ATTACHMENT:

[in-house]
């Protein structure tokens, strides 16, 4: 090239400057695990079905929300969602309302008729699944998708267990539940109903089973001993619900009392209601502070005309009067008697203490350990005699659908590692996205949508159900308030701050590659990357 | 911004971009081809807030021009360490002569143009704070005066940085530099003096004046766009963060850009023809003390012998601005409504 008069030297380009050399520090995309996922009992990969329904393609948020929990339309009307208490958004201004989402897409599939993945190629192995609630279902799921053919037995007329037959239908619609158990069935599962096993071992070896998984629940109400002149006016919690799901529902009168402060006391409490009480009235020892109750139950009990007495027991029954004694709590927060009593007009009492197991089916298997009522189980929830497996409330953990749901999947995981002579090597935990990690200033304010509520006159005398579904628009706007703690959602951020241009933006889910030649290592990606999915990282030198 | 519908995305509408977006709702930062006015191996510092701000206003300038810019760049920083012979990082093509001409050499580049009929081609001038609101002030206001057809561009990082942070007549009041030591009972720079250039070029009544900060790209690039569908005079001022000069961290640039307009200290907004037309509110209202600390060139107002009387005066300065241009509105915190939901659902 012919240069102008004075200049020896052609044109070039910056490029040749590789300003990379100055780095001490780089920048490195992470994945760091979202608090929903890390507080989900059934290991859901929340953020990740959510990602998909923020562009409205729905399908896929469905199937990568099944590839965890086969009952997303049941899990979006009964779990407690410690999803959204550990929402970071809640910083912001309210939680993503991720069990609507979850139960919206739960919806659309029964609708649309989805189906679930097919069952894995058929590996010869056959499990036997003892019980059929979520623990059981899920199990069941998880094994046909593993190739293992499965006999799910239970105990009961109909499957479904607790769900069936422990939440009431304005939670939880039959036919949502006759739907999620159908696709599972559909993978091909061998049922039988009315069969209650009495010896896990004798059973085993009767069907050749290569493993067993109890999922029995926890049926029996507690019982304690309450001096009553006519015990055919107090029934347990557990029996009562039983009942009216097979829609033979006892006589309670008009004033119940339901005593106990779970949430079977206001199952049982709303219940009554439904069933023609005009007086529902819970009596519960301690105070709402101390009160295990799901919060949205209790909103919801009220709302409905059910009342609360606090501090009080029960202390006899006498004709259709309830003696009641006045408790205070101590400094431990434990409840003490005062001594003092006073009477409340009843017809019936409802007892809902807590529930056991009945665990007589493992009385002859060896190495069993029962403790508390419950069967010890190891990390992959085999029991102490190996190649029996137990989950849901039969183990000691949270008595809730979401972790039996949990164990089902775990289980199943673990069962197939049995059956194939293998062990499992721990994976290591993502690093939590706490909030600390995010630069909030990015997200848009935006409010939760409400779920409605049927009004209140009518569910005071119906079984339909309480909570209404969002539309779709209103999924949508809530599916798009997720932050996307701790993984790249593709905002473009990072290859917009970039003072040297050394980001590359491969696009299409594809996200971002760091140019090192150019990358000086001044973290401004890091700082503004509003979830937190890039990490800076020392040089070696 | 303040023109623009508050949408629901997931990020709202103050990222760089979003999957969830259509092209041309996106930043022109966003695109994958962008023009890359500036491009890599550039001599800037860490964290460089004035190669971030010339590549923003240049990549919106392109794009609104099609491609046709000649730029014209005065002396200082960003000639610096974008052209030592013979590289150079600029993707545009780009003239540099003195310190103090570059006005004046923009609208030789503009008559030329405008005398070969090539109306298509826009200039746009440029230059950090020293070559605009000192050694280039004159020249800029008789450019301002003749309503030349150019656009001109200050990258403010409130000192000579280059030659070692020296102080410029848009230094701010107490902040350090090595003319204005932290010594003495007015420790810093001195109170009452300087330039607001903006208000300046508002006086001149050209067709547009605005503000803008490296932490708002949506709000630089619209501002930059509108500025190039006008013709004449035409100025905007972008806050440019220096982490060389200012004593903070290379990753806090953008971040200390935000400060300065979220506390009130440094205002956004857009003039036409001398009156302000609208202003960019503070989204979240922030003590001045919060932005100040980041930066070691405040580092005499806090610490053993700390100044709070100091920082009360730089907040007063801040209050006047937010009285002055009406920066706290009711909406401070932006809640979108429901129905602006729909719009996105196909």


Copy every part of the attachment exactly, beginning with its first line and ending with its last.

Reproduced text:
[in-house]
């Protein structure tokens, strides 16, 4: 090239400057695990079905929300969602309302008729699944998708267990539940109903089973001993619900009392209601502070005309009067008697203490350990005699659908590692996205949508159900308030701050590659990357 | 911004971009081809807030021009360490002569143009704070005066940085530099003096004046766009963060850009023809003390012998601005409504 008069030297380009050399520090995309996922009992990969329904393609948020929990339309009307208490958004201004989402897409599939993945190629192995609630279902799921053919037995007329037959239908619609158990069935599962096993071992070896998984629940109400002149006016919690799901529902009168402060006391409490009480009235020892109750139950009990007495027991029954004694709590927060009593007009009492197991089916298997009522189980929830497996409330953990749901999947995981002579090597935990990690200033304010509520006159005398579904628009706007703690959602951020241009933006889910030649290592990606999915990282030198 | 519908995305509408977006709702930062006015191996510092701000206003300038810019760049920083012979990082093509001409050499580049009929081609001038609101002030206001057809561009990082942070007549009041030591009972720079250039070029009544900060790209690039569908005079001022000069961290640039307009200290907004037309509110209202600390060139107002009387005066300065241009509105915190939901659902 012919240069102008004075200049020896052609044109070039910056490029040749590789300003990379100055780095001490780089920048490195992470994945760091979202608090929903890390507080989900059934290991859901929340953020990740959510990602998909923020562009409205729905399908896929469905199937990568099944590839965890086969009952997303049941899990979006009964779990407690410690999803959204550990929402970071809640910083912001309210939680993503991720069990609507979850139960919206739960919806659309029964609708649309989805189906679930097919069952894995058929590996010869056959499990036997003892019980059929979520623990059981899920199990069941998880094994046909593993190739293992499965006999799910239970105990009961109909499957479904607790769900069936422990939440009431304005939670939880039959036919949502006759739907999620159908696709599972559909993978091909061998049922039988009315069969209650009495010896896990004798059973085993009767069907050749290569493993067993109890999922029995926890049926029996507690019982304690309450001096009553006519015990055919107090029934347990557990029996009562039983009942009216097979829609033979006892006589309670008009004033119940339901005593106990779970949430079977206001199952049982709303219940009554439904069933023609005009007086529902819970009596519960301690105070709402101390009160295990799901919060949205209790909103919801009220709302409905059910009342609360606090501090009080029960202390006899006498004709259709309830003696009641006045408790205070101590400094431990434990409840003490005062001594003092006073009477409340009843017809019936409802007892809902807590529930056991009945665990007589493992009385002859060896190495069993029962403790508390419950069967010890190891990390992959085999029991102490190996190649029996137990989950849901039969183990000691949270008595809730979401972790039996949990164990089902775990289980199943673990069962197939049995059956194939293998062990499992721990994976290591993502690093939590706490909030600390995010630069909030990015997200848009935006409010939760409400779920409605049927009004209140009518569910005071119906079984339909309480909570209404969002539309779709209103999924949508809530599916798009997720932050996307701790993984790249593709905002473009990072290859917009970039003072040297050394980001590359491969696009299409594809996200971002760091140019090192150019990358000086001044973290401004890091700082503004509003979830937190890039990490800076020392040089070696 | 303040023109623009508050949408629901997931990020709202103050990222760089979003999957969830259509092209041309996106930043022109966003695109994958962008023009890359500036491009890599550039001599800037860490964290460089004035190669971030010339590549923003240049990549919106392109794009609104099609491609046709000649730029014209005065002396200082960003000639610096974008052209030592013979590289150079600029993707545009780009003239540099003195310190103090570059006005004046923009609208030789503009008559030329405008005398070969090539109306298509826009200039746009440029230059950090020293070559605009000192050694280039004159020249800029008789450019301002003749309503030349150019656009001109200050990258403010409130000192000579280059030659070692020296102080410029848009230094701010107490902040350090090595003319204005932290010594003495007015420790810093001195109170009452300087330039607001903006208000300046508002006086001149050209067709547009605005503000803008490296932490708002949506709000630089619209501002930059509108500025190039006008013709004449035409100025905007972008806050440019220096982490060389200012004593903070290379990753806090953008971040200390935000400060300065979220506390009130440094205002956004857009003039036409001398009156302000609208202003960019503070989204979240922030003590001045919060932005100040980041930066070691405040580092005499806090610490053993700390100044709070100091920082009360730089907040007063801040209050006047937010009285002055009406920066706290009711909406401070932006809640979108429901129905602006729909719009996105196909």